- Local fave
When I first stayed at the Hotel Donaldson in 2015, I was blown away by the 17 artist-inspired rooms, daily wine-and-cheese happy hour, rooftop bar, turndown truffle and complimentary morning pastries delivered to my room. This is Fargo? Earlier this summer, when my beagle and I planned a rendezvous in town with my friend Margie, I knew exactly where we'd stay. The boutique hotel is conveniently located within walking distance of the river, shops and restaurants, although you'd eat very well even if you never left the property.
Too tired to venture out, Margie and I kicked back in our room and enjoyed a HoDo flatbread with garden-fresh tomatoes and basil, along with fare we'd picked up from Vinyl Taco across the street. One taco was particularly spicy, and Margie, who grew up nearby, said "Uffda!" - a Norwegian exclamation of surprise that I'd seen on T-shirts and mugs. Rooms start at $184 per night.
- Guidebook must
Stepping into the Element by Westin in West Fargo feels a bit like checking into an eco-friendly spa, with its modern and minimalist decor, sunlit rooms and greenery at every turn. The pet-friendly hotel has priority parking for fuel-efficient vehicles, a Tesla charging station, free self-service laundry, a nice-size gym and pool, and complimentary shuttles to the airport and downtown. Most of the 130 rooms have a full kitchen. Borrow one of the Element's free bikes to pedal to dinner at the Blarney Stone Pub, or walk next door to Tru Blu Social Club. Studios start at $129 per night, including breakfast.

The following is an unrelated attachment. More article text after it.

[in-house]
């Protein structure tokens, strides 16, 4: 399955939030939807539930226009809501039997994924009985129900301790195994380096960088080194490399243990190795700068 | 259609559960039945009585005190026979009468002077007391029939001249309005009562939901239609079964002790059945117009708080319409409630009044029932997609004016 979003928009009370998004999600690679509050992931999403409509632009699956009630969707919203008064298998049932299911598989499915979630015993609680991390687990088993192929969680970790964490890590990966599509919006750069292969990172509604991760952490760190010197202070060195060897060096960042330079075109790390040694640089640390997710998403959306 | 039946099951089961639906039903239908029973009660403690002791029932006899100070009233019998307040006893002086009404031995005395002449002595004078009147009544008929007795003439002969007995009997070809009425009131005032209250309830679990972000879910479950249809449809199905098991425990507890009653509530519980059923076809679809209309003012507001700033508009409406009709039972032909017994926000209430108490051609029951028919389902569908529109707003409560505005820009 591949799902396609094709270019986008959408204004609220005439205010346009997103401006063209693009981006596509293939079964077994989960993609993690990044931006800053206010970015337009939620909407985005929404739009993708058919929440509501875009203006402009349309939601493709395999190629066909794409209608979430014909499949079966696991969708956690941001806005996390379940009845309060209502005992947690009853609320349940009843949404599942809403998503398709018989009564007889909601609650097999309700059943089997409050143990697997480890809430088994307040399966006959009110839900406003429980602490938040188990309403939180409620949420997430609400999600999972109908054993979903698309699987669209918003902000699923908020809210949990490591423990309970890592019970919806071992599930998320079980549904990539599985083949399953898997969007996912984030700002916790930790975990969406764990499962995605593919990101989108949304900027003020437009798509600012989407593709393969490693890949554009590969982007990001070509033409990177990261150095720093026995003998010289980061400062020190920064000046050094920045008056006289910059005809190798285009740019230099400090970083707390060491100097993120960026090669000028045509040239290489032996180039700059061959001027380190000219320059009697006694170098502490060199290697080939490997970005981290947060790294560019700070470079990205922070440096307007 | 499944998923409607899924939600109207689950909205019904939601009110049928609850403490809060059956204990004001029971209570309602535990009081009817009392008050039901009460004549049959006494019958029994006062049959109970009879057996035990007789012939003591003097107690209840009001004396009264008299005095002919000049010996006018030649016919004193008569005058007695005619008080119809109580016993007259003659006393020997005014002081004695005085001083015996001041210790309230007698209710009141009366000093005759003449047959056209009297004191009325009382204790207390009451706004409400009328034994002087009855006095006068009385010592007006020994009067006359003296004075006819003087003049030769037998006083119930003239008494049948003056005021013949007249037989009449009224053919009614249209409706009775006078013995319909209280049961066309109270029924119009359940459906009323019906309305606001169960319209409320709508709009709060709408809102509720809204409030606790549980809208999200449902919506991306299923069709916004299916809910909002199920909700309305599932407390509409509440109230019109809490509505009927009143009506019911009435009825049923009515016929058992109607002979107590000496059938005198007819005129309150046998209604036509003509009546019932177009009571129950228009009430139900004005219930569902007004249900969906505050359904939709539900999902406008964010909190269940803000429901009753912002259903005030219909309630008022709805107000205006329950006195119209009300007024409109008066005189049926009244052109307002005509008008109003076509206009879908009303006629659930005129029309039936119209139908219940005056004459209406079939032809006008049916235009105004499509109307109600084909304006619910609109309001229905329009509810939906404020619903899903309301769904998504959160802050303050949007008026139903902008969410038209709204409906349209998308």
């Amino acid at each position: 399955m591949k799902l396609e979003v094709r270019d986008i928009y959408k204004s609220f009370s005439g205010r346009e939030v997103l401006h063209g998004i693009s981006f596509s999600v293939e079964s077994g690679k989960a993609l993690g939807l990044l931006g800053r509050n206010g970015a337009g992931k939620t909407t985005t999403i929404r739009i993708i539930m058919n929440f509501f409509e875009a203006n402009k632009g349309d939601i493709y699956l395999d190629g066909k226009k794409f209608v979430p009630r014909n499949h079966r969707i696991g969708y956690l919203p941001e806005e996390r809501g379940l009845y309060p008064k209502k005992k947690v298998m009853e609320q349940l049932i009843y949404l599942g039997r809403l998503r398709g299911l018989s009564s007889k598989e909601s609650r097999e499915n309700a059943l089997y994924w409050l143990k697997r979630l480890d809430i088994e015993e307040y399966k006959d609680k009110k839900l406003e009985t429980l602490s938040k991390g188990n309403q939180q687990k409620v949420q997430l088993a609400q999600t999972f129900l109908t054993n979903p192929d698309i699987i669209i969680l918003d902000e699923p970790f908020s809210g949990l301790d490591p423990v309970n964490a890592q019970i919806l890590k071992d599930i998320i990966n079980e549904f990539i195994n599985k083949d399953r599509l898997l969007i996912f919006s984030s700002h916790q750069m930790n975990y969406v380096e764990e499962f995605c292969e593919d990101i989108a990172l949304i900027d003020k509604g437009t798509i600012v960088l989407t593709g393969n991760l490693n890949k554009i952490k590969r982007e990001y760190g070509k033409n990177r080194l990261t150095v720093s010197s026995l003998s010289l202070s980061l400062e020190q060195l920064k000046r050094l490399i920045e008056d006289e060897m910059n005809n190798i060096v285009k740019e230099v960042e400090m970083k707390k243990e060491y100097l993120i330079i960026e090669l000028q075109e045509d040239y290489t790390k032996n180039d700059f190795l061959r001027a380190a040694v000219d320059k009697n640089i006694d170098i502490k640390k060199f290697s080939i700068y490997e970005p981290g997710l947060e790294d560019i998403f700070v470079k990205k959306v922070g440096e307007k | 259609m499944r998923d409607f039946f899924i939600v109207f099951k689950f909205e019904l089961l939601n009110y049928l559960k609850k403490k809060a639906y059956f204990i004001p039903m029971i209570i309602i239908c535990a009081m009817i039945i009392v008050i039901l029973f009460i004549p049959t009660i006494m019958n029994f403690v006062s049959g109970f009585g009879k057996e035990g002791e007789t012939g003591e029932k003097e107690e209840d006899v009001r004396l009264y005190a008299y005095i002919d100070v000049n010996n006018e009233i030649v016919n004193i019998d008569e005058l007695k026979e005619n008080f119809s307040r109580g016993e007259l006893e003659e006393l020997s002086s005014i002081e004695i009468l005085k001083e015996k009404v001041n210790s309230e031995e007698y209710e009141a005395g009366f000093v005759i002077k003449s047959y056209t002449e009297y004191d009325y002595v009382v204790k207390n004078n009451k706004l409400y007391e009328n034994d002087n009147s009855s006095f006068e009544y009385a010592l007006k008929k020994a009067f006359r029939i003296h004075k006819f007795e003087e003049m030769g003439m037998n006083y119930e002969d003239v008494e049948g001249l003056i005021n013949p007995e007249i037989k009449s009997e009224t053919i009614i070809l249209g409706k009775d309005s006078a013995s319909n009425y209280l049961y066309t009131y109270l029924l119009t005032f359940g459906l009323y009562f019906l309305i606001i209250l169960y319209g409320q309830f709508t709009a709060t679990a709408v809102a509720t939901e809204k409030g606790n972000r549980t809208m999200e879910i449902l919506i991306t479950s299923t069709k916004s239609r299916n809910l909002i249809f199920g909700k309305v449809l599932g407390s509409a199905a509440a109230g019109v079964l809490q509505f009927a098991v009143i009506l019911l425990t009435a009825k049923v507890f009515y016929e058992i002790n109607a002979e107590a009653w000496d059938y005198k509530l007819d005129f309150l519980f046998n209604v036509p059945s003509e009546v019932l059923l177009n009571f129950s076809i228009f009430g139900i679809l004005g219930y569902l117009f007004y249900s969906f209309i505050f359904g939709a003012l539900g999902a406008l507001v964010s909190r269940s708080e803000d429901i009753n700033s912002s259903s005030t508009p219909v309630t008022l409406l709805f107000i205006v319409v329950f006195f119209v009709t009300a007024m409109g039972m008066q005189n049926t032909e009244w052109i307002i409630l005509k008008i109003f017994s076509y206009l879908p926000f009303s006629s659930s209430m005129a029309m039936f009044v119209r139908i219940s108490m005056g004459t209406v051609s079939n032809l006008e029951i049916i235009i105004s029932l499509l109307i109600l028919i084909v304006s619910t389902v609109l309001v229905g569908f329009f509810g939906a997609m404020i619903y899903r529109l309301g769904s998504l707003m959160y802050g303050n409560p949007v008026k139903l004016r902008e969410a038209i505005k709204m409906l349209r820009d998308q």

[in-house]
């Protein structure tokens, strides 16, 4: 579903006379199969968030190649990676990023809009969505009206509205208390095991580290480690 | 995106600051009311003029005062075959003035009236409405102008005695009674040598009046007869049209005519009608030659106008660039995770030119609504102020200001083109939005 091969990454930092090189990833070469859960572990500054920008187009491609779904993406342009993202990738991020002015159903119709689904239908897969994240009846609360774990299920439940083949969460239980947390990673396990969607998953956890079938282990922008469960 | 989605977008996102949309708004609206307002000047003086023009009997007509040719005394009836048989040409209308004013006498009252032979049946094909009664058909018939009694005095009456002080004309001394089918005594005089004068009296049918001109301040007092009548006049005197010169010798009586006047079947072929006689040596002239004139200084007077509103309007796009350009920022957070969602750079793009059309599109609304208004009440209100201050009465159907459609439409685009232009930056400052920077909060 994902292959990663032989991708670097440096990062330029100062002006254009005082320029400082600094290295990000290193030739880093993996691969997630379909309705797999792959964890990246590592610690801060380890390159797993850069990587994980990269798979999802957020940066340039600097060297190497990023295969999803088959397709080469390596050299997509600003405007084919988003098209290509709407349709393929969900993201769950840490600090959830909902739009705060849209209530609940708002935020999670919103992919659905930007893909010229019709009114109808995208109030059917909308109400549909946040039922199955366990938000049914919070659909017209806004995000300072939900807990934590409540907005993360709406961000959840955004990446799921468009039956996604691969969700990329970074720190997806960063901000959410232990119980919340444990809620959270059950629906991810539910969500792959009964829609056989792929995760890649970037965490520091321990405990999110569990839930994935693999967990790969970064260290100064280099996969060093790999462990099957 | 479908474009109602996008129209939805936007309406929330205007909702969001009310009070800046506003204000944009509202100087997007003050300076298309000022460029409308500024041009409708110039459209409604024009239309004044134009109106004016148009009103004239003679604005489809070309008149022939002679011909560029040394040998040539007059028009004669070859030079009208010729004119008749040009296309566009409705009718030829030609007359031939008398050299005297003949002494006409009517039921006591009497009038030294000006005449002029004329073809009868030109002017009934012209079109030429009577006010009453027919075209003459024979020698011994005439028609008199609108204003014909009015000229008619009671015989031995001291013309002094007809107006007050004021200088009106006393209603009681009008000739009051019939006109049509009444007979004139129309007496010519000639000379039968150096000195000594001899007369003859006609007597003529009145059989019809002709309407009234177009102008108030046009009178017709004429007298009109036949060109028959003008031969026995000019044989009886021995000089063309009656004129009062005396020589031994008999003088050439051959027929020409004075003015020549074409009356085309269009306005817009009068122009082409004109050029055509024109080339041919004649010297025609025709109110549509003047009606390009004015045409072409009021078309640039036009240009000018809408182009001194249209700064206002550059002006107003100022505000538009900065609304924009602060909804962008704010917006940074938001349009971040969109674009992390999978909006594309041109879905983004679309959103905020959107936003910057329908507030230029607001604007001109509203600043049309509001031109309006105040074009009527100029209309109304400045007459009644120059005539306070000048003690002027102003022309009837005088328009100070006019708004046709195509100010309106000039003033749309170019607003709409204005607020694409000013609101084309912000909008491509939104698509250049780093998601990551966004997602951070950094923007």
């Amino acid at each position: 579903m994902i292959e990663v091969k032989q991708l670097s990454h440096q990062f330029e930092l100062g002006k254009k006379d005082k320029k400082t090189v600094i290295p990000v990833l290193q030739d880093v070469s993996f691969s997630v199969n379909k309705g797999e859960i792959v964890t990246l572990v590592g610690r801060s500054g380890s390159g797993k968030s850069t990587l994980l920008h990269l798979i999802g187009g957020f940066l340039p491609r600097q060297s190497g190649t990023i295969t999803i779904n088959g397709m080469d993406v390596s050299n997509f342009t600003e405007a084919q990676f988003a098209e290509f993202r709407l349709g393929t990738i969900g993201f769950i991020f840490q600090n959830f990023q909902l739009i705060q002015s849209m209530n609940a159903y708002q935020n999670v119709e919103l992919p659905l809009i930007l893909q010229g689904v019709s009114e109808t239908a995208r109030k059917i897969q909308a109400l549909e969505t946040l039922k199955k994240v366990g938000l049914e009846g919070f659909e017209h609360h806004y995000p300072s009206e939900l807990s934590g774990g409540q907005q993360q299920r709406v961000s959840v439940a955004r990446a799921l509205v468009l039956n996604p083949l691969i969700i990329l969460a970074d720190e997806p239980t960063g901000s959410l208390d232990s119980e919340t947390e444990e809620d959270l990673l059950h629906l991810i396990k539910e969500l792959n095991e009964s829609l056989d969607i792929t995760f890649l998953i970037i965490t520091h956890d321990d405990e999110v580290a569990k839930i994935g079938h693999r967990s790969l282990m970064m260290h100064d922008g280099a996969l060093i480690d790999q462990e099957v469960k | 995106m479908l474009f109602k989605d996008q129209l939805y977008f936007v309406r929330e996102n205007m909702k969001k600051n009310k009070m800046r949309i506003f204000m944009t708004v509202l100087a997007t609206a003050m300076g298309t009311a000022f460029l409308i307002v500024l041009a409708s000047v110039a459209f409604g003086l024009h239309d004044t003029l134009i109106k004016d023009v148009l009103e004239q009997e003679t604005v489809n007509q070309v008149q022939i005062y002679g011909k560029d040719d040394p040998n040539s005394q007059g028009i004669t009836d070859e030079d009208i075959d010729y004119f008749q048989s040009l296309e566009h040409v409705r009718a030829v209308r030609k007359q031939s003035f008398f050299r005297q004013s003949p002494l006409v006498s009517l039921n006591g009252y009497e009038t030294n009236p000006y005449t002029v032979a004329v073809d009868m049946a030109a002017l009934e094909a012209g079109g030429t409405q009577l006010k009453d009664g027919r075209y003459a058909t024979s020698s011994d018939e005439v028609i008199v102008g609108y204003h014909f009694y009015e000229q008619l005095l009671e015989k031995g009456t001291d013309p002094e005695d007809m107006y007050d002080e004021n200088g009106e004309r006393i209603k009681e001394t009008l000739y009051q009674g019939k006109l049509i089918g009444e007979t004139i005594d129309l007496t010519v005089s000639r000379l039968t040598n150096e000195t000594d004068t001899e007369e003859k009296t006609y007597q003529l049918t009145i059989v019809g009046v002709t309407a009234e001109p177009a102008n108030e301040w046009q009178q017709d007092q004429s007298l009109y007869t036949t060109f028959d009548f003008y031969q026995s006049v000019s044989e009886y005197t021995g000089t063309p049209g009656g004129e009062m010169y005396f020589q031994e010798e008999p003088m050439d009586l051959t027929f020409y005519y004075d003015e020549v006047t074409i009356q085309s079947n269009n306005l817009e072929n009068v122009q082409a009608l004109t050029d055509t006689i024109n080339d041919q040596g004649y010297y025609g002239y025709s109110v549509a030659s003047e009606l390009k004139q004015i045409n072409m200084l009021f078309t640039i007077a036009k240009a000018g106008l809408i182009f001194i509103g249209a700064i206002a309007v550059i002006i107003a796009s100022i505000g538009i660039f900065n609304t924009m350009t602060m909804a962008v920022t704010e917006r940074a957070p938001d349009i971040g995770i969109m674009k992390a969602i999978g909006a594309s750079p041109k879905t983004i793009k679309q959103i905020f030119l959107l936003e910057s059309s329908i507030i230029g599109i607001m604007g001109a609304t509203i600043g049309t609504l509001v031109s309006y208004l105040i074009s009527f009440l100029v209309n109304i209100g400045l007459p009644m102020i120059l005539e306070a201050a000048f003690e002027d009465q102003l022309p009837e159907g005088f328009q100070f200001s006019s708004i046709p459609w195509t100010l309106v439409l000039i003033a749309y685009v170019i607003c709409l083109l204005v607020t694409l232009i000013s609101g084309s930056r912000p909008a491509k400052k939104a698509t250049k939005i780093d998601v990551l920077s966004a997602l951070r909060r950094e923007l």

- Local fave
Here's a fun fact: The Red River flows north! This slow-moving waterway meanders 550 miles from Breckenridge, Minnesota, up to Lake Winnipeg in Manitoba, and most of those miles form the border between North Dakota and Minnesota. From downtown, walk across Veterans Memorial Bridge, where you'll find signage with more trivia: "The Red River Valley is one of the flattest landscapes on Earth." Stroll north along the tree-lined river to nearby Hjemkomst Center, home to a replica Viking ship. You can rent kayaks there or farther south at Lindenwood Park on the Fargo side - which also rents bikes and has a cool pedestrian bridge to Gooseberry Mound Park in Moorhead. (Check it out: The bridge lifts when the river levels rise.) To retire by the Red at day's end, head to Lindenwood Campground, where tent sites cost $30 a day.
- Guidebook must
Just across the Red River, Moorhead is often overlooked by visitors. Granted, the high school's mascot is the spud, and the only unanimous recommendation I received from locals was to visit their Dairy Queen, where the Dilly Bar was supposedly invented. But even though Moorhead is couple of decades behind Fargo in downtown development, there are an increasing number of reasons to visit this side of the Red. Don't miss Bluestem Center for the Arts, a fantastic amphitheater venue. (Joan Jett, Cheap Trick and the Avett Brothers are still on deck this season.)
Get your Zen on during free yoga on the Comstock House lawn, and get your drinks at Junkyard Brewing, which feels like a college party with nightly live music (I caught the Cropdusters), free popcorn, a taco truck and unexpected, always changing libations such as stout with peanuts and an experimental strawberry sour.
This article was written by Melanie D.G. Kaplan.